As Playstation Celebrates 20 Years, Sony Looks to a Future Beyond Video Games

Joseph O'Donnell plays Sony's "Project Morpheus" virtual reality system during the Electronic Entertainment Expo in Los Angeles, CA (PHOTO CREDIT: Dan MacMedan, USA TODAY)
Joseph O’Donnell plays Sony’s “Project Morpheus” virtual reality system during the Electronic Entertainment Expo in Los Angeles, CA (PHOTO CREDIT: Dan MacMedan, USA TODAY)

It may be hard to believe, but the PlayStation made its debut in the U.S. 20 years ago this week. Since launching in the U.S. on September 9, 1995, the PlayStation has played a vital role in starting the video game revolution, an industry that generated more than $22 billion in revenue in 2014, according to the Entertainment Software Association.

Since 1995, Sony has released four versions of its PlayStation home console, selling over 350 million systems including 20 million units of the PlayStation 4, launched in 2013.

As the company looks ahead to the next 20 years, gaming has become just a piece of the larger battle for the living room, with consumer electronics makers like Apple, Amazon and Google fighting to be the device of choice in the living room.

Consumers also continue to look for more from their entertainment systems than just gaming. Devices now need to be able to stream live television, access Netflix, Hulu and HBO, and be ready to handle the future such as virtual reality headsets.

Sony has already begun working on both fronts, launching its cord-cutting Vue online television service earlier this year in seven major markets and preparing to release its Project Morpheus virtual reality headset during the first half of next year.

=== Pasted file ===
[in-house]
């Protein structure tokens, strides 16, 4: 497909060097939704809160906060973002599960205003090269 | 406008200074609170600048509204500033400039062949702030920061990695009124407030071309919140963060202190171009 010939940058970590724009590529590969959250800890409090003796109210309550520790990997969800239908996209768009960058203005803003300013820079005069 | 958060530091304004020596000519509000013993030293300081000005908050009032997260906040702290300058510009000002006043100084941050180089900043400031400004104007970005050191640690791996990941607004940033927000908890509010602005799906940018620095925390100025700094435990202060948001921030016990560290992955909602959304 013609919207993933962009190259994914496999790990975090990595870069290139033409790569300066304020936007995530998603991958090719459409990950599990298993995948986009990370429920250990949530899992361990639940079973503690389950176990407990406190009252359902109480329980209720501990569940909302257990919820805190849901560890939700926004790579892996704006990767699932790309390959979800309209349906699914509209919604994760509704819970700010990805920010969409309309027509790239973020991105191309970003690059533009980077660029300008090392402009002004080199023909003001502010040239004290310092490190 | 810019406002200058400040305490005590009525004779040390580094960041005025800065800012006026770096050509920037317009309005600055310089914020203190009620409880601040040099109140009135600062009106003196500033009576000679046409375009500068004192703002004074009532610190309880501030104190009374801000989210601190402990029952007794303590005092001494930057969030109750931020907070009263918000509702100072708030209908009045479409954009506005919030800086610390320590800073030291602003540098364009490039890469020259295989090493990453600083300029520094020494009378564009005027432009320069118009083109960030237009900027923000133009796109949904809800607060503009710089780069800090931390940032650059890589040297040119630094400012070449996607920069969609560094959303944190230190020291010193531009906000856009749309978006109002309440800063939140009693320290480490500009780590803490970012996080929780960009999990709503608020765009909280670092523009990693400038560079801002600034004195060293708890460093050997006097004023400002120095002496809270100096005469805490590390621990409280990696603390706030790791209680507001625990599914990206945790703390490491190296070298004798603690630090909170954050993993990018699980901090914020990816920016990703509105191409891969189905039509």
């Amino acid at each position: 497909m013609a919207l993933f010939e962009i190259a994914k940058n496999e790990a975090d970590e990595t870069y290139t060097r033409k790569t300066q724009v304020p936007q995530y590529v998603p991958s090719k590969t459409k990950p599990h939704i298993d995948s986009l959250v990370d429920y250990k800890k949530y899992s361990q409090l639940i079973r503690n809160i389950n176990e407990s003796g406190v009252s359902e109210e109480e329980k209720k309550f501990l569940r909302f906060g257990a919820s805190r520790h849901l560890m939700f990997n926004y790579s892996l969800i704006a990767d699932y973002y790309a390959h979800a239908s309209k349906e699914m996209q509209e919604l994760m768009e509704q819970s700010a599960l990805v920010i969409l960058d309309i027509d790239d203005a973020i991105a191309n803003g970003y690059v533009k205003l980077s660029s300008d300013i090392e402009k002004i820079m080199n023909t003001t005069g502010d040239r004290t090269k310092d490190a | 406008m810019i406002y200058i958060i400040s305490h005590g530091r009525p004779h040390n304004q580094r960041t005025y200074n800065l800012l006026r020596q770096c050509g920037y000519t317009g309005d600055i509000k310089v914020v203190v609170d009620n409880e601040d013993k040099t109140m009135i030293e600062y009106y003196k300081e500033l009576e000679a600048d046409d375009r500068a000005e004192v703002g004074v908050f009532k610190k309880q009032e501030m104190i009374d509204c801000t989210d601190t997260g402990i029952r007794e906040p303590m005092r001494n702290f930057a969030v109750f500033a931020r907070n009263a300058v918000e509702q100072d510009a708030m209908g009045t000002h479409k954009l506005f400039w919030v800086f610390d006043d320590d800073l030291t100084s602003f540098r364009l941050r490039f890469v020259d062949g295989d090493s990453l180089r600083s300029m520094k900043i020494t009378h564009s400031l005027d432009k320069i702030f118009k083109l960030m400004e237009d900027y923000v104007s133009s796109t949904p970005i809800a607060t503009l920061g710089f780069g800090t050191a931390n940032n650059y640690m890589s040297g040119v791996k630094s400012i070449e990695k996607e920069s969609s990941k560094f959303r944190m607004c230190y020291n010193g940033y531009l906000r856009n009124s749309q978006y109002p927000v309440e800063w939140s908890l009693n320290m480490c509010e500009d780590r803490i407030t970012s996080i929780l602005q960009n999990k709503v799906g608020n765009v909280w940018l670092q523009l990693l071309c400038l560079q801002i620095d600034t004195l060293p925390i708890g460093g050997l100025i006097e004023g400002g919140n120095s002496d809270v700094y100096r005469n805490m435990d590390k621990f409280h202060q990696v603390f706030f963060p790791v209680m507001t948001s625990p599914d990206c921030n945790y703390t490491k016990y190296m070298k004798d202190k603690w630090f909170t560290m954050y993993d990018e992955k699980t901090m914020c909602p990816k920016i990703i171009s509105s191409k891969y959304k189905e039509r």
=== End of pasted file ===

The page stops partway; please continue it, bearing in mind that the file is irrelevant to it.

“Over the years of the evolution of our console, especially coming on 20 years now, we introduced a lot of new services to our consumers,” says Eric Lempel, general manager of the PlayStation Network in the Americas and one of the creators of the Vue.

Similar to Dish Network’s SlingTV, Vue lets users watch live broadcast and cable channels, as well as record shows on a virtual DVR, over the internet through a PlayStation 3, PlayStation 4 or Apple iPad without needing to subscribe to a traditional cable package. Sony’s packages start at $49.99 a month and include the traditional local channels as well as cable favorites like ESPN, Comedy Central and TNT. A $59.99 a month “Core” package offers additional channels plus access to local sports networks such as the YES network in New York or CSN in San Francisco.

While its currently limited solely to those devices, Lempel says the company is looking to expanding to Google’s Chromecast or Amazon’s Fire TV devices in the future. “We’re kind of saying to the consumer, ‘here’s a different way to get the TV that you love, it gets better as you use it and helps you find things after.'”

TV isn’t the only area Sony is expanding its PlayStation brand. Available next year, Project Morpheus virtual reality headset is one of the company’s most hotly anticipated devices in recent memory.

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SOURCE: USA Today, Eli Blumenthal

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